Cart

Compare ICP-OES and XRF for Determination of Metal Composition in Catalyst Powder Samples

Among ICP-OES & XRF, which method can give us the accurate metal composition in catalyst powder samples?


Both techniques are capable of giving excellent accuracy and precision. Both techniques have potential problems as does any analytical method. EDXRF and/or Wavelength XRF suffer from matrix and interelement interference issues, as does ICP (OES and MS). With XRF, the standard and sample must be matrix matched with respect to both the matrix and the particle size. In addition, I have seen that different chemical forms can cause problems such as alkyl Si versus Si oxides in an organic matrix, i.e. the elemental composition is similar, yet results for the methyl silicon are much lower than oxygenated silicon due to scattering. Furthermore, the analyte emission intensity is enhanced by matrix elements lower in atomic number and suppressed by analytes higher in atomic number.

With respect to inorganic samples such as catalysts by XRF, it is possible to fuse them into a glass using lithium borate/carbonate. This eliminates the physical interferences and leaves the analyst to make corrections on the interelement effects - calculations are involved and not perfect. The standardless XRF determinations were started 20+ years ago and I have tried it. The common term then was 'MARS' (Matrix Analysis Routine using Scatter). It is an approach that I found to give reasonable results provided that major components are of prime interest and agreements to around 10 to 15 % relative are acceptable. I have used MARS for screening and semi-quantitative analysis (I love math and physics and this technique attracted me for those reasons, plus it was new at the time) but the ICP-OES approach has the potential for giving very accurate and precise results. Using the lithium borate fusion-dissolution in dilute nitric acid (matrix matched at this point) and using lines that do not spectrally interfere, the ICP-OES technique can do this while XRF cannot. With XRF, the analyst is stuck making corrections that contain a level of uncertainty.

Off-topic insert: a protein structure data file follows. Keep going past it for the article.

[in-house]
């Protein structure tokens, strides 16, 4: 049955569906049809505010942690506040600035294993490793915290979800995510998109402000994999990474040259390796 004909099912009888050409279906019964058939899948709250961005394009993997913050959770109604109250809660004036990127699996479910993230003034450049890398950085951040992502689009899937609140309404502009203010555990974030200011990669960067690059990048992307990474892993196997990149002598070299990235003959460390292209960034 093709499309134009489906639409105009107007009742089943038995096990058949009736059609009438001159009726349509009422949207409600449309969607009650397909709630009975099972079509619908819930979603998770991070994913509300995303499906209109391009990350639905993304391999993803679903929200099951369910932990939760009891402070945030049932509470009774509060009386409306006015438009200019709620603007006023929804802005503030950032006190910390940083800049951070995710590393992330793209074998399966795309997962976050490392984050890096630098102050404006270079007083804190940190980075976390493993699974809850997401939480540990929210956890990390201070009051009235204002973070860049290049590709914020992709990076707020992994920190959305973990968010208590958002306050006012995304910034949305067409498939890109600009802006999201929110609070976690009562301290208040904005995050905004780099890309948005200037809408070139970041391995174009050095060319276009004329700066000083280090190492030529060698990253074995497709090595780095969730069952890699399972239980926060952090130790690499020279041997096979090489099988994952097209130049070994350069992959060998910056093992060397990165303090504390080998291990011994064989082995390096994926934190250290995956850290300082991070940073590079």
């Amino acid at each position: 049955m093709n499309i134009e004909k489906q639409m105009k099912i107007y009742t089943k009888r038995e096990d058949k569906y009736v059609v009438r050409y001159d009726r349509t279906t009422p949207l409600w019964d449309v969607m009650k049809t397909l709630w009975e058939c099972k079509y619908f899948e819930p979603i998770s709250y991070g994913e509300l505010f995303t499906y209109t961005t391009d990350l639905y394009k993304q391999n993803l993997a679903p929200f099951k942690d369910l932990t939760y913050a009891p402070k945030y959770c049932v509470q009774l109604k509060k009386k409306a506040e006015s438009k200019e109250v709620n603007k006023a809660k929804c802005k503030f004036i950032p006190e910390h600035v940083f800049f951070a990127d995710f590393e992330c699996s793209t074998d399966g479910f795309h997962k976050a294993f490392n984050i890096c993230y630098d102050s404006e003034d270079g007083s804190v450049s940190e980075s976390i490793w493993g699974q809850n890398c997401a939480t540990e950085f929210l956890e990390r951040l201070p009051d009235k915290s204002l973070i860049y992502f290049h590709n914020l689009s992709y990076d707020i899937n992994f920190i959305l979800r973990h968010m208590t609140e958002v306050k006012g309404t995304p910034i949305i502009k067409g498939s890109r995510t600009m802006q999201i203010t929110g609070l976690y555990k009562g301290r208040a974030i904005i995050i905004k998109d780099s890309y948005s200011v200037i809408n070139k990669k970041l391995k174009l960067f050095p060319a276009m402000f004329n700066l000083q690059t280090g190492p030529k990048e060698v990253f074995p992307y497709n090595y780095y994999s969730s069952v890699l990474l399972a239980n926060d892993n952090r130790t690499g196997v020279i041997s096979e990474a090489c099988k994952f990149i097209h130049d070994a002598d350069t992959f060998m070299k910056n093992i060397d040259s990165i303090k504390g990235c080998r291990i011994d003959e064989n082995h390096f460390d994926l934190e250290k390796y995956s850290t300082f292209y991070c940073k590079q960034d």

In short, I would choose ICP-OES over ICP-MS and XRF because the systematic errors are much easier to eliminate and the random measurement error can be as low as 0.5 %. (XRF can do better with respect to precision, but who needs a very precise "wrong" answer?)

Serving you in chemistry,
 

Paul R. Gaines, Ph.D.
CEO of Inorganic Ventures & Fellow Chemist

DISCLAIMER: Advice offered by the chemists at Inorganic Ventures is intended for the individual posing the question. Feel free to contact us to verify whether these suggestions apply to your unique circumstances.